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The Legasm Virtual Machine is a RISC virtual machine implemented in software, invented by Philippe Clavel and David Madore in 1998. The machine was originally intended to serve some purpose in the Legendes II game engine, but eventually got abandonned, then later development of the game engine got abandonned too. Legasm is thus arguably not esoteric nor a toy language.

The machine has 256 registers, each 32 bits, of which 232 are general purpose registers, the rest either have some special function or are reserved for special purposes for the future. Four of the registers contain unchangable constants, one has the (writable) instruction pointer (similarly to 32-bit ARM), one has a carry flag for arithmetic, and one has a stack pointer.

Memory is also addressed in 32-bit words, and contains both data and instructions, which thus allows self-modifying code, though self-modification doesn't seem necessary for useful programs. Memory is conventionally divided to two parts: main memory, which have small positive addresses starting from 0, and stack, which has small negative addresses going down from 0. Arithmetic instructions do operations only on the registers, but there are memory load/store, indirect load/store, push, pop, and call instructions to access memory.

Each instruction is encoded as a 32-bit word. The instructions available are:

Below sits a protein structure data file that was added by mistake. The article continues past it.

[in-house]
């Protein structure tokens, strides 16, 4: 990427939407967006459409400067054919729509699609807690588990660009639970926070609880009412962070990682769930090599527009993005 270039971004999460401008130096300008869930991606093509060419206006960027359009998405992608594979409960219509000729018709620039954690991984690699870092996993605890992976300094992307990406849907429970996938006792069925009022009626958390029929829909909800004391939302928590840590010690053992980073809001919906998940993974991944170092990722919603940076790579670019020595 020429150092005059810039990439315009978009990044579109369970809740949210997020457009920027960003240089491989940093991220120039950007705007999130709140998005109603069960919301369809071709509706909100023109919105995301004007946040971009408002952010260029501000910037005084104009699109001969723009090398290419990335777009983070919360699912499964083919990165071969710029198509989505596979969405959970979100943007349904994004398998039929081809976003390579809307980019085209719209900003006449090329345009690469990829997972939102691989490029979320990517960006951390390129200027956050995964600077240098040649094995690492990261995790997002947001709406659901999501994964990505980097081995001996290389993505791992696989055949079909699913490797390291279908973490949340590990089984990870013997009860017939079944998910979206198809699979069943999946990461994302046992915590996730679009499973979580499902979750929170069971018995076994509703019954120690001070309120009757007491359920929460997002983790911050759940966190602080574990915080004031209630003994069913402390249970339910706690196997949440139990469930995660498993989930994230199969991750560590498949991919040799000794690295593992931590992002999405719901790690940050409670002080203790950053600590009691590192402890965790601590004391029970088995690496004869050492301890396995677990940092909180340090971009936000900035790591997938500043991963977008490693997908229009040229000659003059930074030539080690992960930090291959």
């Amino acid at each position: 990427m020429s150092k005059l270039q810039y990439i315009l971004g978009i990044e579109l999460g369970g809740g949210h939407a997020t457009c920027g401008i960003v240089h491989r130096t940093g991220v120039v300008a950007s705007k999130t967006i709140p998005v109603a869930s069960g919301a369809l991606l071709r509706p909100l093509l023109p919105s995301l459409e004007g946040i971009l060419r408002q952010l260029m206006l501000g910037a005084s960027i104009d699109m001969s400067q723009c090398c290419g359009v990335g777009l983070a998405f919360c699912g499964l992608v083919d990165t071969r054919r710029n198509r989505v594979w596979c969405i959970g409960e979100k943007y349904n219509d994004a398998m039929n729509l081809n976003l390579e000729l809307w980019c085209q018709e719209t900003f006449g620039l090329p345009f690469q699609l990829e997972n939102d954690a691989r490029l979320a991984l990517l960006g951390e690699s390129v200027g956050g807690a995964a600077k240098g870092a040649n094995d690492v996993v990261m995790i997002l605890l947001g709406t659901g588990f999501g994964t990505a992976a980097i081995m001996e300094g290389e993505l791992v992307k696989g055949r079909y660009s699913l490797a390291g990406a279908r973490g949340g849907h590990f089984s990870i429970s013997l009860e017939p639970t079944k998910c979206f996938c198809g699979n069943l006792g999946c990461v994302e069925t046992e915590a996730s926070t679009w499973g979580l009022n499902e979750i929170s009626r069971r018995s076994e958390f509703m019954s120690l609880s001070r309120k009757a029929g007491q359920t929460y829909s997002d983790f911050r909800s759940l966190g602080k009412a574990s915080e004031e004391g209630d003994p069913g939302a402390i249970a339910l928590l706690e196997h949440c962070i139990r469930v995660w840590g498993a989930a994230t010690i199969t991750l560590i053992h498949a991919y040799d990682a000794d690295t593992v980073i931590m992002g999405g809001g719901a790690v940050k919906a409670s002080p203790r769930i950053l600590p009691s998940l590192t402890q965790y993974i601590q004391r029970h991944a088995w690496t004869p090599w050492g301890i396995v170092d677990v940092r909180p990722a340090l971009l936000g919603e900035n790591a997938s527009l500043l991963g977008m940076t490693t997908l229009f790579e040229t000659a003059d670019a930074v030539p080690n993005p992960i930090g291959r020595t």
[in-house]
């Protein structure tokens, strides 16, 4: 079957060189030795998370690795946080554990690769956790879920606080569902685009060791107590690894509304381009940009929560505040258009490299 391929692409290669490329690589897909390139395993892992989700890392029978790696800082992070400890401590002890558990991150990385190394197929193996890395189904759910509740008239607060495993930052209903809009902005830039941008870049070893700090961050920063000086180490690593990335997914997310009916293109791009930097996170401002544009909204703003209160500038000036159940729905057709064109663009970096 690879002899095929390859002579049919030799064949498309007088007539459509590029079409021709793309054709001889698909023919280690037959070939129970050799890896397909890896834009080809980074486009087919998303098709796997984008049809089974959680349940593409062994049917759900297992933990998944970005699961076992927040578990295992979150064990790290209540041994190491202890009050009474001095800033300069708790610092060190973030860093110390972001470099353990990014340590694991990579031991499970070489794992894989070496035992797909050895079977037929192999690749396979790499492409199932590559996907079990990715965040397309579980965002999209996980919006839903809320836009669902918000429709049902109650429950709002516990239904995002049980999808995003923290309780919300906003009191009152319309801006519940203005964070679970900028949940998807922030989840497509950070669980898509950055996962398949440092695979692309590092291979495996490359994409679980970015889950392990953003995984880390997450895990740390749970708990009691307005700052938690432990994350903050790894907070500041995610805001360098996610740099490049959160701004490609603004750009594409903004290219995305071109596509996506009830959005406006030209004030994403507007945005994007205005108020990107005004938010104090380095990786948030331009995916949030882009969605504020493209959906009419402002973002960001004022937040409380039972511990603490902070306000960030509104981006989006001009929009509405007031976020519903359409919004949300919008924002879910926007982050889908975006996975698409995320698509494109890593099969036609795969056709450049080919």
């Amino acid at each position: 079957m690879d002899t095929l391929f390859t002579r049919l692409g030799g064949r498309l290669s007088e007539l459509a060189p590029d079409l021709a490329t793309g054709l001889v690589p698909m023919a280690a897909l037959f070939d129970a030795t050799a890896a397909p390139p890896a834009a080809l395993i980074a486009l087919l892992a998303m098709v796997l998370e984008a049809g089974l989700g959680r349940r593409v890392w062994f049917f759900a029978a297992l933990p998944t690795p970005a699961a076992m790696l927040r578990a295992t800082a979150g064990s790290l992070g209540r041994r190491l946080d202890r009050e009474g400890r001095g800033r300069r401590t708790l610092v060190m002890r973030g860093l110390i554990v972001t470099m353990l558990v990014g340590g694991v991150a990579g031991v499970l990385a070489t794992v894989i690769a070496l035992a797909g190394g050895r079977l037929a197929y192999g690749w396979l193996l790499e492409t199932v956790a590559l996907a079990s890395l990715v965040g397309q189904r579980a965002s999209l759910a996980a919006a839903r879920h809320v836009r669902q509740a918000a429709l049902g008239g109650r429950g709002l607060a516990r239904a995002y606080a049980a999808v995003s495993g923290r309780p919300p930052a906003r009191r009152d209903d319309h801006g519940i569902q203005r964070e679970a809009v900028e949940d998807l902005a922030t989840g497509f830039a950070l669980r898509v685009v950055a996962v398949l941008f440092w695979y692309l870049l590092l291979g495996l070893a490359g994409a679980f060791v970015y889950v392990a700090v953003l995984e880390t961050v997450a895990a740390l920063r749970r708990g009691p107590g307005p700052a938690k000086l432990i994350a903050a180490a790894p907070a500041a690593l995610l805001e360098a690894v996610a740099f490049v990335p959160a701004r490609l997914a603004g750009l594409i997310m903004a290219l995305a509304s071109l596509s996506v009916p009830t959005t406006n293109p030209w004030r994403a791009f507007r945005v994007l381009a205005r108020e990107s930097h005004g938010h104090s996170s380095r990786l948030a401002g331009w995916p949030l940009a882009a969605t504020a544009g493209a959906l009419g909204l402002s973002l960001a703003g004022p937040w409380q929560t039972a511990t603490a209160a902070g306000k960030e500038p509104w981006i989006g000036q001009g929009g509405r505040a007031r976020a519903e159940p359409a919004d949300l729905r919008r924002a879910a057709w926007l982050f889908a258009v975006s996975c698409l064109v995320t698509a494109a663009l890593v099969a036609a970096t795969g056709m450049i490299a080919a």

• Immediate load or add instructions, loading 16 bits from the instruction.
  • Arithmetic: add, subtract, add with carry, subtract with borrow, and four bitwise operations. These have two register input operands and a register output operand. They all modify the carry bit, to an undefined value in case of the four bitwise operations, but keep unchanged the other 31 bits in the register that contains the carry bit. None of the instructions read the carry bit, the confusingly named add with carry and subtract with borrow instructions just add and subtract a constant 1 carry respectively.
  • Comparisons, with two input register operands and writing 0 or 1 to an output register operand. Both signed and unsigned integer compares are available.
  • Shift and rotate.
  • Load and store memory. Address can be direct, which is computed as the sum of two registers, or indirect, in which case the effective address is read from memory based on the direct address.
  • Conditional jump and call. These jump using a 16-bit offset if an input register operand is zero or nonzero; the call versions push the address of the next instruction to the stack.
  • Push and pop a register operand to/from stack. Pop can be used to return from subroutine because the instruction pointer is mapped to a register.
  • Service call (system call) – this instruction doesn't do anything yet, but presumably this is how the machine would be integrated into whatever it's used for.